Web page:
She had let her head sit under a tub of water, whole body immersed, for more than a few seconds. The pleasure that it brought was a feeling of nothingness. Floating in a void that was liberating. In the mix of salt and water, the immersion of her whole body rendered the world…unalive. The seconds lived elongated moments. A non-adrenaline peacefulness with the silence of the world all around.
She could still hear the echoes. Vibrations! The atoms and molecules of her tangible world, even when completely immersed in a remake of the marine world, found a way to remind her of what was around her. The oversized trucks that zoomed past the highway right in front of her apartment, the old fridge’s exhausted hums, the sonic waves from her portable Bluetooth speaker. Immersed in this tub, she mouthed through the bubbly water’s surface, “does Mami Wata have a coochie?” Gasping for air on the end of coo-chie.
Questions of Mami Wata’s coochie might have been triggered by the Nigerian and Ghanaian films she watched as a child. They still made films with those storylines today, but she did not engage them as much. Well, not unless the cinematography was ‘FUCK YES’ level brilliant. The films showed Mami as a, was it a demon or spirit, who could take the form of a human. Always a drop-dead gorgeous woman. One with charms meant to lure and destroy unsuspecting, mostly, men. Mami in Nigerian and Ghanaian cinema was almost always thin and fair skinned. She wished she did not know why this was the choice but unfortunately, she had accumulated enough sense to identify colonization, colorism, and western standards of beauty as the damned trinity of representation in cinema.
Mami never worked alone. NEVER. She was always the head of a coven and when the coven convened, there was an…ugliness…a goriness to their conventions meant to depict the ugliness of the marine reality. Their human manifested beauty was a mask. A charade. One way their ugliness showed up behind their masks of beauty was through the destruction they ultimately caused. Destruction is ugly. Chaos is ugly. They could not directly ugly their spirit world so they took on beauty to ugly the human world. In human form, they pulled an Ariel (you know that lil mid-teen crisis character from The Little Mermaid).
Pulling an Ariel meant having the capacity to grow legs and attract unsuspecting men (usually ones with some kind of power). In African cinema, these were usually those tagged as ‘men of God’. Mami Wata lured their unsuspecting victims with their voices and bodies. Mami’s deed was complete as soon as you entered her coochie. She wantonly became your remote control and you her transfixed mumu. African cinema gives us a few symptoms to look for to help identify men who are being controlled by Mami. They include but are not limited to; singletons never getting married and married lads destroying their unions; things around victims becoming unexplainably chaotic and possible death usually succeeded prolonged chaos and anguish. For the climax, African cinema culminated Mami’s conquest with thespian laughter that reeked of hell! “So… Mami does have a coochie?…huh!”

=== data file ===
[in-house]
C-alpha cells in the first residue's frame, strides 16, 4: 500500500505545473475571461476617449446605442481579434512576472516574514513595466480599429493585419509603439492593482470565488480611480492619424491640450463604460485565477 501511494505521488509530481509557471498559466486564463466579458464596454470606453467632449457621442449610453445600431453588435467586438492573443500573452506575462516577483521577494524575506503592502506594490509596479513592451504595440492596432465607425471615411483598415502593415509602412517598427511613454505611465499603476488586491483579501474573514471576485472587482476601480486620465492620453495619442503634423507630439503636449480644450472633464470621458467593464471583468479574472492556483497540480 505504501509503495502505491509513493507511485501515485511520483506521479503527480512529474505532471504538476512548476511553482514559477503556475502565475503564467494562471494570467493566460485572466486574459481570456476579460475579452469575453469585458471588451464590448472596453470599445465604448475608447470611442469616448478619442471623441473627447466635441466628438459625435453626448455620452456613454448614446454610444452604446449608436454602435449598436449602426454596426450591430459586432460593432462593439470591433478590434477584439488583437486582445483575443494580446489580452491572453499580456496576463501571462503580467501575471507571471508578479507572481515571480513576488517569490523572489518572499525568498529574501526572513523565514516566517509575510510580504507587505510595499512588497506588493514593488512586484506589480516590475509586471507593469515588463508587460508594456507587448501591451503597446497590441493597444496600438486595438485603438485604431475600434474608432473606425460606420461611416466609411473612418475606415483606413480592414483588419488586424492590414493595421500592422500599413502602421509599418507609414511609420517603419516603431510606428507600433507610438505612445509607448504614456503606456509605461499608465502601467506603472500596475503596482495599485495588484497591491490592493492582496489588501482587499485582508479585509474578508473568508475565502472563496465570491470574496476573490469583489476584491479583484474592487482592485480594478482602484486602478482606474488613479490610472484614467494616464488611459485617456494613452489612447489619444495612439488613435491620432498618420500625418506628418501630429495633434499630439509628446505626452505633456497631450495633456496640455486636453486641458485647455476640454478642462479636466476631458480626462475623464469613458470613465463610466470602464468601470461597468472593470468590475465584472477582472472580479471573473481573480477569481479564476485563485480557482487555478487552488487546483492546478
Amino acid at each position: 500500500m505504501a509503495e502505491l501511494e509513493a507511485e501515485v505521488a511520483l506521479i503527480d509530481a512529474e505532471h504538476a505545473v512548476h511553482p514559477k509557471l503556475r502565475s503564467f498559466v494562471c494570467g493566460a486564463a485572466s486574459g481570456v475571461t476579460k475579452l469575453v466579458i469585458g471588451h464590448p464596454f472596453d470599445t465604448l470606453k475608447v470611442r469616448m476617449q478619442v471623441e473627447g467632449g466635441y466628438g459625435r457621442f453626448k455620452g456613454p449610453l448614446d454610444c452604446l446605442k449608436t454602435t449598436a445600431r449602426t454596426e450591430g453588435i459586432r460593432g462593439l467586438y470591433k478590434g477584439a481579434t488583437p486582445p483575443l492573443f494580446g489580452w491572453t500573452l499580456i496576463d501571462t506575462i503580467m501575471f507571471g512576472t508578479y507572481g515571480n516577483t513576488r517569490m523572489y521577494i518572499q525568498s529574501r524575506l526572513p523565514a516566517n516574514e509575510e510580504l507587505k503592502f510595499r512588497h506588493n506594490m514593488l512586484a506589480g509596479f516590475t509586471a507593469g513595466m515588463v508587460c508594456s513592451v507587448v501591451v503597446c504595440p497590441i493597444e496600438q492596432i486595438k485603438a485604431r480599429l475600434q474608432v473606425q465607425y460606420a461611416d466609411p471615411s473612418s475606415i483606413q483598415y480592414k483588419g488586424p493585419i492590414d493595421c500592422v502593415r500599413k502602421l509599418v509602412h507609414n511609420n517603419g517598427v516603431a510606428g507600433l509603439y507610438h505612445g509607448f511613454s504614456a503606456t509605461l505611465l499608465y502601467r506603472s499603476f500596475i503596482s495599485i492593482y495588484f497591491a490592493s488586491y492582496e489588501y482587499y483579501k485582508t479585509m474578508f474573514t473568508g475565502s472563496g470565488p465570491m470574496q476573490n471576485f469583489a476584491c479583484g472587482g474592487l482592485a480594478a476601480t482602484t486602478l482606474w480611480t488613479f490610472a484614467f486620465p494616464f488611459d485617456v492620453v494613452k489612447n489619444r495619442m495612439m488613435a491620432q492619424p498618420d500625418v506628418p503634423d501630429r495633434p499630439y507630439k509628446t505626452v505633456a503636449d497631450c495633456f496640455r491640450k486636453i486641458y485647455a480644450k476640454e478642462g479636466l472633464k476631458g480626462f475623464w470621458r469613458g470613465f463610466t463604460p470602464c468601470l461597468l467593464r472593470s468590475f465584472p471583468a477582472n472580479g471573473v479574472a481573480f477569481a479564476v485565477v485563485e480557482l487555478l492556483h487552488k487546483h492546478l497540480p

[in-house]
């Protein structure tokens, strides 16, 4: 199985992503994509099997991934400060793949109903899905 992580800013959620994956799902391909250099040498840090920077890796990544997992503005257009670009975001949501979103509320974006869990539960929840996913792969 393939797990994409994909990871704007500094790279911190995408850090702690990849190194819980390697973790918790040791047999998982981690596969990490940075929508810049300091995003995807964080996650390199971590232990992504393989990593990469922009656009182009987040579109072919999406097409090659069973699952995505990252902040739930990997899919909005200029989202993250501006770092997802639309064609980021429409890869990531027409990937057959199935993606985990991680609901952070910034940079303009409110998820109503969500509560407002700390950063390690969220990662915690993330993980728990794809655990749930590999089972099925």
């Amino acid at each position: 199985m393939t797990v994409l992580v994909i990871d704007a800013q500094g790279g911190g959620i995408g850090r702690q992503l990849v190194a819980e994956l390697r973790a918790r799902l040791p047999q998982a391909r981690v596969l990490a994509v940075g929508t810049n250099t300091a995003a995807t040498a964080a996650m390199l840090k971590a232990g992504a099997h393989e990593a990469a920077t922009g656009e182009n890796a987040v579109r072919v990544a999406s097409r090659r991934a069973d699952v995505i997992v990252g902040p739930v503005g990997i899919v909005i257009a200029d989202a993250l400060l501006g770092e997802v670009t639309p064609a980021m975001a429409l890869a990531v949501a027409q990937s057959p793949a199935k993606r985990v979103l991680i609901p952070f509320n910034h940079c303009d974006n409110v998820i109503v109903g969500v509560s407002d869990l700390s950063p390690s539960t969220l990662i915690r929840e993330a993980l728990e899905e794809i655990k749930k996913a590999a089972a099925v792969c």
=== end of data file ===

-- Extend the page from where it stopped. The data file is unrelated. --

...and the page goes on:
African cinema gave enough context to show the radical transformation once Mami entered one’s life. Balanced or great to chaos. In real life though, was the line ever that straight? What if Mami was a spirit, indeed a god(dess) who DID have a coochie meant for other god(desses) to eat and pleasure the hell out of. What if Mami’s coochie was not prioritized as a canal for tangible creation. What if their coochie was never accused of destroying men because men already have an amazing way of destroying themselves. What if Mami’s coochie was the perfect jelly-soft, perfect temperature banquet ready to generously bless the tongues of queers and coochie monsters like …. YES YOU reading this! (You know you like coochie, pussy, vagina, vulva, yoni_however you call it!) The source of an elixir of consensual pleasure. What if Mami’s humanesque transformation was primarily to present women with one of their best sexual and pleasure-filled experiences.
Humans are creatures of meaning. Where they (yes ‘they’ because I am not one of you) cannot find meaning, they create one. Oftentimes creating meaningless meanings to make bearable, the world ‘they’ have generationally made unbearable. African cinema mirrors life by berating what and who it does not understand. Through its berating of Mami, it places an invisible warning sign on the foreheads of beautiful women who marched to the beat of their own drum. So she smokes and drinks and would rather sleep than go to church. So what she wants is proper pleasure, she’ll buy toys to self-pleasure and will engage partners from a place of power. So what? She defies constructs of respectability with how she accessorizes and adorns her face and skin. As these thoughts danced through her mind, she pulled her torso from the tub and leaned her dripping upper body over its edge to grab her vape pen. Holding the buttons for one…two…three seconds, she heard the metallic pen sizzle. She took a long draw of the vapor, dropped the vape on the foot rug next to her tub and re-immersed her whole upper body, head included into the water. Once immersed she opened her eyes underwater to see the ceiling, blurred from the salt and her dead skin cell. She blew the vapor she had held in her chest from the vape pen, quietly waiting for its high. The bubbles escaped the surface of the water muttering “I am Mami Wata!” She smiled. She is a Mami. She has a coochie. The world would have to deal with it.